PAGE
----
Obama maintains lead, but falls under 50%
PRINCETON, NJ -- The latest Gallup Poll Daily tracking report from Monday through Wednesday shows Barack Obama with a 49%to 43% lead over John McCain among registered voters.
Almost all of the interviews in this three-day rolling average were conducted before Wednesday night's third and final presidential debate at Hofstra University, which began at 9 p.m. ET. It will be several days before the full impact of this debate can be measured in the three-day rolling average, although its initial impact might be apparent as early as Friday's report.
Meanwhile, the current rolling average shows that McCain has done slightly better in the days leading into the debate. McCain's 43% share of the vote matches his best in the last two weeks. Today's average also represents the first time since the Sept. 30 - Oct. 2 average that Obama has received less than 50% support from registered voters, although Obama continues to maintain a significant lead among this group. (To view the complete trend since March 7, 2008, click here.)
Gallup is presenting two likely voter estimates to see how preferences might vary under different turnout scenarios. The "expanded" model determines likely voters based only on current voting intentions. This estimate would take into account higher turnout among groups of voters traditionally less likely to vote, such as young adults and minorities. That model has generally produced results that closely match the registered voter figures, but with a lower undecided percentage, and show Obama up by six percentage points today, 51% to 45%.
The "traditional" likely voter model, which Gallup has employed for past elections, factors in prior voting behavior as well as current voting intention. This has generally shown a closer contest, reflecting the fact that Republicans have typically been more likely to vote than Democrats in previous elections. Today's results show Obama with a two-point advantage over McCain using this likely voter model, 49% to 47%, this is within the poll's margin of error. -- Frank Newport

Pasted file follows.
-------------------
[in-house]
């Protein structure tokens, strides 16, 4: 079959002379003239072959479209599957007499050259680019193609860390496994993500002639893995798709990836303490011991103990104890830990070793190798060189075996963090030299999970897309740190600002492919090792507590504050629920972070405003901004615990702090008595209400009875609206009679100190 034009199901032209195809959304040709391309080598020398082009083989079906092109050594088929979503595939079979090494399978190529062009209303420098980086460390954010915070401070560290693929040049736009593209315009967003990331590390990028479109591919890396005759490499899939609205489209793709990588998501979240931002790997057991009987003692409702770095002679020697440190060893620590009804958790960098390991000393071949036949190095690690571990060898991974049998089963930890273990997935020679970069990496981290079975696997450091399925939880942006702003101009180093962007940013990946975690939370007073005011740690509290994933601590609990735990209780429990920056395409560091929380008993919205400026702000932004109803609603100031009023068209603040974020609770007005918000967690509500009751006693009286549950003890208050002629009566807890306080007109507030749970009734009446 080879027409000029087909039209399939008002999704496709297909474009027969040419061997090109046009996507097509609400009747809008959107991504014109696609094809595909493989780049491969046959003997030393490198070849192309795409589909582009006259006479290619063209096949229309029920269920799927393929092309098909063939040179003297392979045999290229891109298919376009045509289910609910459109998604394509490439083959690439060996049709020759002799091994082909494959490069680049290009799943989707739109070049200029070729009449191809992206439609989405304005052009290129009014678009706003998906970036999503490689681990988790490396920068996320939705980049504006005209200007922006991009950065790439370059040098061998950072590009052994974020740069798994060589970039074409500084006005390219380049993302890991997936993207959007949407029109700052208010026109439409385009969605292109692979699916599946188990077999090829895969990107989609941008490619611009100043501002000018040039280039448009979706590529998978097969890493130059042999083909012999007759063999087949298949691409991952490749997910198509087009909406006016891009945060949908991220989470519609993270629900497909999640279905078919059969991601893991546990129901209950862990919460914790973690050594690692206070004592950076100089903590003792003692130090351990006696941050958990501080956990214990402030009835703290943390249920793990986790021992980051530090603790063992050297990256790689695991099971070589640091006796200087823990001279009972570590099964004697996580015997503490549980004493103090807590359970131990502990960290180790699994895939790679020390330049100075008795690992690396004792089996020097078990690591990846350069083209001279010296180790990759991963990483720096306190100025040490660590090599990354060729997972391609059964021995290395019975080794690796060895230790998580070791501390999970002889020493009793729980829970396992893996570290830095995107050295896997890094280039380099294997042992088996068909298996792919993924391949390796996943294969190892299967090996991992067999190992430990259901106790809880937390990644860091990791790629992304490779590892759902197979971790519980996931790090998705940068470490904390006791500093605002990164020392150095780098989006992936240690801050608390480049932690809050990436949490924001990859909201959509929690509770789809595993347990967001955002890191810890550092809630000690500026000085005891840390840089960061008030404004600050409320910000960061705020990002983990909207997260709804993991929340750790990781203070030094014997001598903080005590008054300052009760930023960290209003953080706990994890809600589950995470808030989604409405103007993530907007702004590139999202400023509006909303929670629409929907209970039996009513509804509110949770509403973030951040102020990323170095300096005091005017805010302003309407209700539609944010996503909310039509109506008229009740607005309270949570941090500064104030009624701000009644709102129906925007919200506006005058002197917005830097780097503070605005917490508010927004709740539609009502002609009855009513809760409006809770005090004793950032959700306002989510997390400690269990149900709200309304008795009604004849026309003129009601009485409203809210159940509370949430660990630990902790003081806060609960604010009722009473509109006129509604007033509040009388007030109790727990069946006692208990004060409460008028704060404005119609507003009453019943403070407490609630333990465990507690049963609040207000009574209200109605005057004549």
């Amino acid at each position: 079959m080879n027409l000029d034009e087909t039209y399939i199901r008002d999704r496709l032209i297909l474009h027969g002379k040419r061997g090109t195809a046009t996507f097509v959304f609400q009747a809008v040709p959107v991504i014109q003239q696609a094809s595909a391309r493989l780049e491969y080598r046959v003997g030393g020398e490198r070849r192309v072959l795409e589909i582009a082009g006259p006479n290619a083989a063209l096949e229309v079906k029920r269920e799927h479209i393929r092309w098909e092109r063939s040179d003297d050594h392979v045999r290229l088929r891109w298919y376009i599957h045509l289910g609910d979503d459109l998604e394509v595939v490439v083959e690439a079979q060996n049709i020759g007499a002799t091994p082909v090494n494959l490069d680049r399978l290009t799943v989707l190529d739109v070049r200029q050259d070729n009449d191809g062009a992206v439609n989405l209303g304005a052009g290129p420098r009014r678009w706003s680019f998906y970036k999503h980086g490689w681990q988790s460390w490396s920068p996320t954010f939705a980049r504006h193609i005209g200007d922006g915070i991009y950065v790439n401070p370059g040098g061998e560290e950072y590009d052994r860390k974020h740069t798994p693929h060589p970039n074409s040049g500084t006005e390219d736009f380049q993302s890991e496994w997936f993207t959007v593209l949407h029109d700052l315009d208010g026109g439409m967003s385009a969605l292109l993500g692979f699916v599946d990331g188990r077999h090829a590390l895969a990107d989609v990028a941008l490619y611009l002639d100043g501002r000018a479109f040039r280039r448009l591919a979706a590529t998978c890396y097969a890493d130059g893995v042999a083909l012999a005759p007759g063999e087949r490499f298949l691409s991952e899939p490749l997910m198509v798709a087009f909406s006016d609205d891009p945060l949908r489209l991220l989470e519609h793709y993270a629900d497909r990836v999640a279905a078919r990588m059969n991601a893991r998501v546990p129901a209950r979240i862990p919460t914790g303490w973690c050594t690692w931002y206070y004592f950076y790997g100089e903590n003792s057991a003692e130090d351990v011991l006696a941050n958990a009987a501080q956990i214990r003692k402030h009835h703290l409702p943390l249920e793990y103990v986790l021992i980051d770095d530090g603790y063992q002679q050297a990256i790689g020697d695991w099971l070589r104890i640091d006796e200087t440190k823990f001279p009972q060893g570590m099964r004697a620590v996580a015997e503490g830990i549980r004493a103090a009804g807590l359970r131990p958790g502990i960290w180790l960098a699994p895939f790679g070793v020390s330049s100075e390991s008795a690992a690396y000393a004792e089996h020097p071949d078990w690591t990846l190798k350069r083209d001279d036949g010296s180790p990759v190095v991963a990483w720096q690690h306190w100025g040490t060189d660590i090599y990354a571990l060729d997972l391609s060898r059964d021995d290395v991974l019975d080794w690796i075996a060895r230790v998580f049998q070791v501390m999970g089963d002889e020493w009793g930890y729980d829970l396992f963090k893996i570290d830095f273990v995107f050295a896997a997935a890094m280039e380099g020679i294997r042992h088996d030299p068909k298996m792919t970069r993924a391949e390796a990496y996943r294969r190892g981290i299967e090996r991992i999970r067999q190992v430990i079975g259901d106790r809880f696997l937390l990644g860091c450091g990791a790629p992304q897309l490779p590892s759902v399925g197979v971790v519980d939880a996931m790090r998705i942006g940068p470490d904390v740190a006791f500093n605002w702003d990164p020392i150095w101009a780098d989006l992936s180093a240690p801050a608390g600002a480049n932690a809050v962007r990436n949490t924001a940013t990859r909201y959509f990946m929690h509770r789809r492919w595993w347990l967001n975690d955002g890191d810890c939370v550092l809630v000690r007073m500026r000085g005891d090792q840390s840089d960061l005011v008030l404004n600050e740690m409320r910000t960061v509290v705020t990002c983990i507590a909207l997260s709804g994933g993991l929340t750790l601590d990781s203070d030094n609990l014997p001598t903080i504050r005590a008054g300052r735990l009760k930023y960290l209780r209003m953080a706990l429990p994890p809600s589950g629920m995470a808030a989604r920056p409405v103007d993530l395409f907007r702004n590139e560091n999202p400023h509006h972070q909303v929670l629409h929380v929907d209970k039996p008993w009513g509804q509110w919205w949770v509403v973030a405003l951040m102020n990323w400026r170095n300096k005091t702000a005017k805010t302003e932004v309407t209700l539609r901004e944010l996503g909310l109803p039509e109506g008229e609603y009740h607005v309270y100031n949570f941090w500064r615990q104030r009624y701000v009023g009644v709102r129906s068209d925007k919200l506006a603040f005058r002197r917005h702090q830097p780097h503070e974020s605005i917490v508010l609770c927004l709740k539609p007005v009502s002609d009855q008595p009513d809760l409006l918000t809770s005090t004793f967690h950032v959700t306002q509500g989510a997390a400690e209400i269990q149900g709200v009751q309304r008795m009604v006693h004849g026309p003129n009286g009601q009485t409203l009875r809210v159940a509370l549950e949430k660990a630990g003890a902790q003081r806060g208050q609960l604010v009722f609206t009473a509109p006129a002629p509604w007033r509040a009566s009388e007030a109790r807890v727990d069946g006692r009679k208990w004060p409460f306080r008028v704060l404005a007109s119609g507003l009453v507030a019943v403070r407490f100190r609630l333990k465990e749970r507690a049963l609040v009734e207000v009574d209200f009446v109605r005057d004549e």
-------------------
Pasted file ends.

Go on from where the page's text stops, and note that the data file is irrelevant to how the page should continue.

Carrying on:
(Click here to see how the race currently breaks down by demographic subgroup.)
For the Gallup Poll Daily tracking survey, Gallup is interviewing no fewer than 1,000 U.S. adults nationwide each day during 2008.
The general-election results are based on combined data from Oct. 13-15, 2008. For results based on this sample of 2,786 registered voters, the maximum margin of sampling error is ±2 percentage points.
For results based on the sample of 2,143 "traditional" likely voters (based on the model taking into account current voting intention and past voting behavior), the maximum margin of sampling error is ±2 percentage points.
For results based on the sample of 2,312 more broadly defined likely voters (based on the model taking into account current voting intention only), the maximum margin of sampling error is ±2 percentage points.
Interviews are conducted with respondents on landline telephones (for respondents with a landline telephone) and cellular phones (for respondents who are cell phone only).
In addition to sampling error, question wording and practical difficulties in conducting surveys can introduce error or bias into the findings of public opinion polls.